# a^(2^(j) * s) = -1 (mod n)?
    for _ in range(r - 1):
        x = pow(x, 2, n)
        if x == n - 1:
            break
    else:
        return False
    
  7. It's a good idea to test for divisibility by small primes before trying Miller–Rabin. For example, in Rabin's 1977 paper he says:

    In implementing the algorithm we incorporate some laborsaving steps. First we test for divisibility by any prime p < N, where, say N = 1000.

2. Revised code

Putting all this together:

from random import randrange

small_primes = [2, 3, 5, 7, 11, 13, 17, 19, 23, 29, 31] # etc.

def probably_prime(n, k):
    """Return True if n passes k rounds of the Miller-Rabin primality
    test (and is probably prime). Return False if n is proved to be
    composite.

    """
    if n < 2: return False
    for p in small_primes:
        if n < p * p: return True
        if n % p == 0: return False
    r, s = 0, n - 1
    while s % 2 == 0:
        r += 1
        s //= 2
    for _ in range(k):
        a = randrange(2, n - 1)
        x = pow(a, s, n)
        if x == 1 or x == n - 1:
            continue
        for _ in range(r - 1):
            x = pow(x, 2, n)
            if x == n - 1:
                break
        else:
            return False
    return True
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In addition to what Omri Barel has said, there is also a problem with your for loop. You will return true if you find one a that passes the test. However, all a have to pass the test for n to be a probable prime.

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According to Mathworld ... or a^(2^(j)*s) = -1 {mod n) for some 0 <= j <= r - 1 ... I interpret this as it just requires one match for n to pass the test. –  Maxwell Jan 30 '13 at 21:39
1  
@Maxwell: you are clearly misreading Mathworld's decription of the test. For a single given a, your candidate passes the test. Now keep reading. It says "a prime will pass the test for all possible choices of a". It then describes why if your candidate passes k such tests you can get the (1/4)**k bound. It has to pass all k tests. All of them, not just one. –  GregS Jan 31 '13 at 0:14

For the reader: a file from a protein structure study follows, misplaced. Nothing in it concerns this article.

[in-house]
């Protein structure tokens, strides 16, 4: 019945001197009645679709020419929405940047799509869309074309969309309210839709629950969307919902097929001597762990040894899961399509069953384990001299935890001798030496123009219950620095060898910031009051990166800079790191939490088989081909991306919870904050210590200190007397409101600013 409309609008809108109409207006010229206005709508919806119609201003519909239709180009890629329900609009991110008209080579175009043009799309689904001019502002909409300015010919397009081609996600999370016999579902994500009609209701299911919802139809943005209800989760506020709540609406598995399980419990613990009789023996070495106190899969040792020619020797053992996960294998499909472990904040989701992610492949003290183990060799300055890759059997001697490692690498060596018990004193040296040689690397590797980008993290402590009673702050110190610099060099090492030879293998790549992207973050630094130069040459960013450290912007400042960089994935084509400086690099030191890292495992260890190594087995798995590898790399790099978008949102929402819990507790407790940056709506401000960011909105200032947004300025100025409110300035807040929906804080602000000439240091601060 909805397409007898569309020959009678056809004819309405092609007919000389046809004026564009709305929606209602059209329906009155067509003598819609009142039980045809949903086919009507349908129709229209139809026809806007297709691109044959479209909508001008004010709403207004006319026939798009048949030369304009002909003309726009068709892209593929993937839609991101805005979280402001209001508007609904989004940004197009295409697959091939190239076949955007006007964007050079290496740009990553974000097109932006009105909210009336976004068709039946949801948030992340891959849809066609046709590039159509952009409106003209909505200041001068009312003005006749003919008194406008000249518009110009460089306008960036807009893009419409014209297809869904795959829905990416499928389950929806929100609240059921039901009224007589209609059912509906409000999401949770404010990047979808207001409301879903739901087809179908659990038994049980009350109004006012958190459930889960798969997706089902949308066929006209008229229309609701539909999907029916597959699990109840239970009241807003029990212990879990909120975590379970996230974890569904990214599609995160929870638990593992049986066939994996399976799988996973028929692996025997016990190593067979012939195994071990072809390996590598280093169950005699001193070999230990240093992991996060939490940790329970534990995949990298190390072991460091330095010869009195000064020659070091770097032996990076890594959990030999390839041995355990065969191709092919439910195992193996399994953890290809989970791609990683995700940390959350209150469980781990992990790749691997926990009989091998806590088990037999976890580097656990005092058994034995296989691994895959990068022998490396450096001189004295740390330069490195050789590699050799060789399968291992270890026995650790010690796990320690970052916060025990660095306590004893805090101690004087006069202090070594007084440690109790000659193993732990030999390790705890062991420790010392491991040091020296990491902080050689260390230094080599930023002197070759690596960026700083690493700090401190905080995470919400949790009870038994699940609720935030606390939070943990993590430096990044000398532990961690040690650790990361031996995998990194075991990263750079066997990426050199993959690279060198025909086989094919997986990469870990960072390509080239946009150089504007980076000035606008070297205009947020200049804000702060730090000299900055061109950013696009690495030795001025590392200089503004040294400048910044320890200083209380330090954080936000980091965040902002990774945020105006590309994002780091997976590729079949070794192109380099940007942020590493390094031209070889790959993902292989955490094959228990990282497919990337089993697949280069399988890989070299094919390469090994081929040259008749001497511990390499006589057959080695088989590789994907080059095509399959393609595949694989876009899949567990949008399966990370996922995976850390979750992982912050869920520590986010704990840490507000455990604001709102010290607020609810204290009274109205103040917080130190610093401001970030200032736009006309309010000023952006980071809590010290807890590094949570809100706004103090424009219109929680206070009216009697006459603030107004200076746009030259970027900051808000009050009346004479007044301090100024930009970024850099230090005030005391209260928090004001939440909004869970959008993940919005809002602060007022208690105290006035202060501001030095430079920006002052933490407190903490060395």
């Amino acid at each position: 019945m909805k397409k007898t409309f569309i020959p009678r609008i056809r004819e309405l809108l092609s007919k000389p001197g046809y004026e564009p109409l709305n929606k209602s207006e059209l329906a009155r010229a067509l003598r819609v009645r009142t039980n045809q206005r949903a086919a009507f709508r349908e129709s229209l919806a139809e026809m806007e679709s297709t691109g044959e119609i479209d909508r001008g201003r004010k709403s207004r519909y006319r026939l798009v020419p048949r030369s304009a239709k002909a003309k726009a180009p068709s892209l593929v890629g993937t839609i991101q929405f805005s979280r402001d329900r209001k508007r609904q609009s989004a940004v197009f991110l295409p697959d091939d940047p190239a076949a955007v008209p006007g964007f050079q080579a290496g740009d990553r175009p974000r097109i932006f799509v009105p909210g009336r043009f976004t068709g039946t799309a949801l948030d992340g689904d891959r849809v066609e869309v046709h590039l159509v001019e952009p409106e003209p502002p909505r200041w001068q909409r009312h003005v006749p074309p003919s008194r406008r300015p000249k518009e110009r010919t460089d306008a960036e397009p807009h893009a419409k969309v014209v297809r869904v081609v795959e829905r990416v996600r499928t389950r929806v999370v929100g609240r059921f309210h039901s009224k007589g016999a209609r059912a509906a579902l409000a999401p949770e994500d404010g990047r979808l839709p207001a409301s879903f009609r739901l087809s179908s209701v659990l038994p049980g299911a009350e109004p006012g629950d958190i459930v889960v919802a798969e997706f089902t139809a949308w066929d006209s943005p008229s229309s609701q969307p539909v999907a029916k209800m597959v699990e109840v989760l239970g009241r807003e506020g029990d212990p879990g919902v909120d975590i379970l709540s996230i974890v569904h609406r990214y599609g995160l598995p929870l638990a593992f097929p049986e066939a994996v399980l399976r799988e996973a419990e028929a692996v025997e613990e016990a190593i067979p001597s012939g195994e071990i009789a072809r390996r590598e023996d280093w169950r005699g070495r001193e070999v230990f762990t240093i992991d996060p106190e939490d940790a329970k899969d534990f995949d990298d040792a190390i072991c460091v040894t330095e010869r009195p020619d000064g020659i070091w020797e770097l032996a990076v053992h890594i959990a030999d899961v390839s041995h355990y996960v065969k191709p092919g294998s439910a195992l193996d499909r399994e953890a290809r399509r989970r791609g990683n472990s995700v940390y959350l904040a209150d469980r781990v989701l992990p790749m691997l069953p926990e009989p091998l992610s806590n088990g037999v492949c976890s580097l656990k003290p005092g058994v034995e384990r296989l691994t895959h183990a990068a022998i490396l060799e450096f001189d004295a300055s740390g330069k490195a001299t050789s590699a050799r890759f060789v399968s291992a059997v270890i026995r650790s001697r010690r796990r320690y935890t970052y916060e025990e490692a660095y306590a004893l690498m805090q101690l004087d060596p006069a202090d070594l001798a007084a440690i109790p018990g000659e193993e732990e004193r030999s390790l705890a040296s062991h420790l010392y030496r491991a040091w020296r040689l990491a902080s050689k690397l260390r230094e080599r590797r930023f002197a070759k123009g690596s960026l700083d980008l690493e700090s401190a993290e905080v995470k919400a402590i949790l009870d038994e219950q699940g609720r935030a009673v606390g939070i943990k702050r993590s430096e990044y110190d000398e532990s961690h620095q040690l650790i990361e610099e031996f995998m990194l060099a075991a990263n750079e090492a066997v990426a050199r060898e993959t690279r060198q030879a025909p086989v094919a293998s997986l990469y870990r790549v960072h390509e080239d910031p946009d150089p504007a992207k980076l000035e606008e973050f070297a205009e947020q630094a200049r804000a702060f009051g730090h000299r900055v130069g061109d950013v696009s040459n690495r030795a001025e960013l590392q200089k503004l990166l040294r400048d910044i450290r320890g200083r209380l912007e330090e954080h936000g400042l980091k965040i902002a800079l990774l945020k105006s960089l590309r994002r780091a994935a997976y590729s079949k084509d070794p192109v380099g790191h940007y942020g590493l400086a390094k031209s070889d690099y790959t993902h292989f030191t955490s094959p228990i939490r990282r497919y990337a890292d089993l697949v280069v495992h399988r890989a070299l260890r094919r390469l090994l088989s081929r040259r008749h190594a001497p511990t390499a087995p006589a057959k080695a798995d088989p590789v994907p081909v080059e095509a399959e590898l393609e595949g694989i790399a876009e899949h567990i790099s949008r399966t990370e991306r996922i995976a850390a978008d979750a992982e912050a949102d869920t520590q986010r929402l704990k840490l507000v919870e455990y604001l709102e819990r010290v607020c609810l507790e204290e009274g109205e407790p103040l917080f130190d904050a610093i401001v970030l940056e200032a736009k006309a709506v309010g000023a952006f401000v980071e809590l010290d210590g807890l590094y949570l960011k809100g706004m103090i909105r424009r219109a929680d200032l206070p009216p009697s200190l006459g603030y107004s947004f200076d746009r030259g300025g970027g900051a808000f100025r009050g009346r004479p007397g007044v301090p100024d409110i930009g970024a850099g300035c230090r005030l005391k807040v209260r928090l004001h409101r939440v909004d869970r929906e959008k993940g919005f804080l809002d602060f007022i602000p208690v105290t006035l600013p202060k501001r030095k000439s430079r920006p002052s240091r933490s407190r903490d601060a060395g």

I'm wondering about this piece of code:

# factor n - 1 as 2^(r)*s
while r % 2 == 0:
    s = s + 1
    r = r // 2  # floor

Let's take n = 7. So n - 1 = 6. We can express n - 1 as 2^1 * 3. In this case r = 1 and s = 3.

But the code above finds something else. It starts with r = 6, so r % 2 == 0. Initially, s = 0 so after one iteration we have s = 1 and r = 3. But now r % 2 != 0 and the loop terminates.

We end up with s = 1 and r = 3 which is clearly incorrect: 2^r * s = 8.

You should not update s in the loop. Instead, you should count how many times you can divide by 2 (this will be r) and the result after the divisions will be s. In the example of n = 7, n - 1 = 6, we can divide it once (so r = 1) and after the division we end up with 3 (so s = 3).

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Thank you - this is the solution to my problem! –  Maxwell Jan 30 '13 at 21:37
    
There is still a problem with the code though (unless I am being totally obtuse - quite possible, it's late). s=3, r=1, a=4, j=0 then pow(a,2**j*s,n) = 1 and (-1 % n) = 6, so n=7 not prime??? –  isedev Jan 30 '13 at 21:44
    
Yes, however the condition just above says if pow(a, s, n) == 1. This gives us 4^3 = 64 = 1 mod 7. Which is equal to 1. –  Maxwell Jan 30 '13 at 21:53
    
got you, 'or' not 'and'... I was being obtuse :( –  isedev Jan 30 '13 at 22:03

You should also have a look at Wikipedia, where known "random" sequences gives guaranteed answers up to a given prime.

  • if n < 1,373,653, it is enough to test a = 2 and 3;
  • if n < 9,080,191, it is enough to test a = 31 and 73;
  • if n < 4,759,123,141, it is enough to test a = 2, 7, and 61;
  • if n < 2,152,302,898,747, it is enough to test a = 2, 3, 5, 7, and 11;
  • if n < 3,474,749,660,383, it is enough to test a = 2, 3, 5, 7, 11, and 13;
  • if n < 341,550,071,728,321, it is enough to test a = 2, 3, 5, 7, 11, 13, and 17;
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1  
You can find even better bases from numbers up to 2^64 on miller-rabin.appspot.com –  Albin Sunnanbo Feb 11 '13 at 11:59

Here's my version:

# miller-rabin pseudoprimality checker

from random import randrange

def isStrongPseudoprime(n, a):
    d, s = n-1, 0
    while d % 2 == 0:
        d, s = d/2, s+1
    t = pow(a, d, n)
    if t == 1:
        return True
    while s > 0:
        if t == n - 1:
            return True
        t, s = pow(t, 2, n), s - 1
    return False

def isPrime(n, k):
    if n % 2 == 0:
        return n == 2
    for i in range(1, k):
        a = randrange(2, n)
        if not isStrongPseudoprime(n, a):
            return False
    return True

If you want to know more about programming with prime numbers, I modestly recommend this essay on my blog.